PowerHouse MENtor: Riley Meredith
August 14, 2017 | By Erika Rasmussen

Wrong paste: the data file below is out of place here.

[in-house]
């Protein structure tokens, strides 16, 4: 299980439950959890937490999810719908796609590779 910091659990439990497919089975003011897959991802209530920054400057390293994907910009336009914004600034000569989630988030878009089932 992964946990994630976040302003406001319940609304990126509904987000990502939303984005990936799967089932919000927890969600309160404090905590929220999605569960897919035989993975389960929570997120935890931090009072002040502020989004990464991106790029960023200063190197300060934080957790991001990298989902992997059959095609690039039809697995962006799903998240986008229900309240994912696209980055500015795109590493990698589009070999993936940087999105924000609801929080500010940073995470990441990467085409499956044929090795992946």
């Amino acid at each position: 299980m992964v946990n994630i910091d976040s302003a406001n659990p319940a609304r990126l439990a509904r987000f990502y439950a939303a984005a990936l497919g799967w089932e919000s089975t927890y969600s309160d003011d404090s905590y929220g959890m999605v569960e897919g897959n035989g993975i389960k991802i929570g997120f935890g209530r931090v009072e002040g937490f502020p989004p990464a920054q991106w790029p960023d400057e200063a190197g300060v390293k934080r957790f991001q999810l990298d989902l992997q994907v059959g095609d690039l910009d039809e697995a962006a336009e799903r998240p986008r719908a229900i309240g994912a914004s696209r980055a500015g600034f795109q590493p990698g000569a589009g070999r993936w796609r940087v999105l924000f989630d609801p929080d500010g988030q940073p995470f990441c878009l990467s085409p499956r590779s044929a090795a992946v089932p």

PowerHouse Montana may be all about economic opportunity for women, but we are fortunate to have a few enlightened men among us who are willing to be advocates in the workplace. Men bring different skill sets and perspectives to mentoring relationships, and are essential to helping women get ahead. We interviewed some of our PowerHouse MENtors, who have made a pledge to support women in the workplace, and we hope that you'll reach out to them and thank them for their support. PowerHouse MENtor: Riley Meredith, Marketing & Communications Director, Montana Community Foundation Why did you join PowerHouse? I joined PowerHouse because I truly believe in its mission and the mission of the Women’s Foundation of Montana. I strongly believe we need more women in positions of leadership: representing us in government, leading companies and their own businesses and guiding the communities they call home. More women in positions of leadership isn’t something that just benefits those women, it benefits everyone. What can men do to champion women leaders in the workplace? I think men can do a number of things to champion women in the workplace. Men can support policies that create transparency in hiring practices and wages. Men can also support policies that provide women the parental leave they need to care for their families. We should act as mentors to women in the workplace and help them succeed. Have you ever had a female mentor? Have you ever mentored a woman, either formally or informally? I’ve had several women I consider mentors. I’ve had female bosses for the past 10 years or so and consider all of them mentors. I would certainly also consider my mother a mentor. I don’t think anyone else has influenced me as much as my mother. I’ve never formally mentored a woman, but I would hope the many women I’ve had as employees over the years would consider me a mentor. Many of them have gone one to achieve great things in their lives and careers and I certainly hope I played at least a small part in their success. Why do you think diversity and inclusion in the workplace is important? I think diversity and inclusion is important in all aspects of life, not just the workplace. I consider myself a pretty smart guy, but I also know I certainly don’t have all the answers. Bringing different perspectives from different people offers an incredible advantage in solving problems. How do you think gender inclusiveness can effectively recruit and retain talented workers? In my experience, talented workers aren’t all men. They also aren’t all white or straight or any other particular race, gender, sexual orientation, religion, nationality or otherwise. I think exclusion of people from your recruitment efforts based on their gender essentially excludes your organization from a huge portion of the potential talent out there. If your goal is to be successful as an organization, your recruitment goal should be to hire a talented team regardless of their gender. What efforts do you make to create diverse, inclusive organizations? I’ve been a part of many different hiring committees over the years. The people I’ve helped hire over the years have certainly helped contribute to creating diverse, inclusive organizations. On a personal level, I try to foster a work environment that’s diverse and inclusive as well. Perhaps most importantly, I vote. I don’t think there is anything more fundamentally important to creating a more diverse and inclusive society (which leads to diverse and inclusive organizations) than voting for candidates and policies that support those ideals. What need do you have right now that a PowerHouse could help fulfill? I’d love to see PowerHouse encourage more women to consider men as mentors. I understand a female mentor may be able to offer a “how I did it as a woman” perspective, but I think the male mentors may be able to offer some interesting insights and their own unique perspective on how to help women succeed.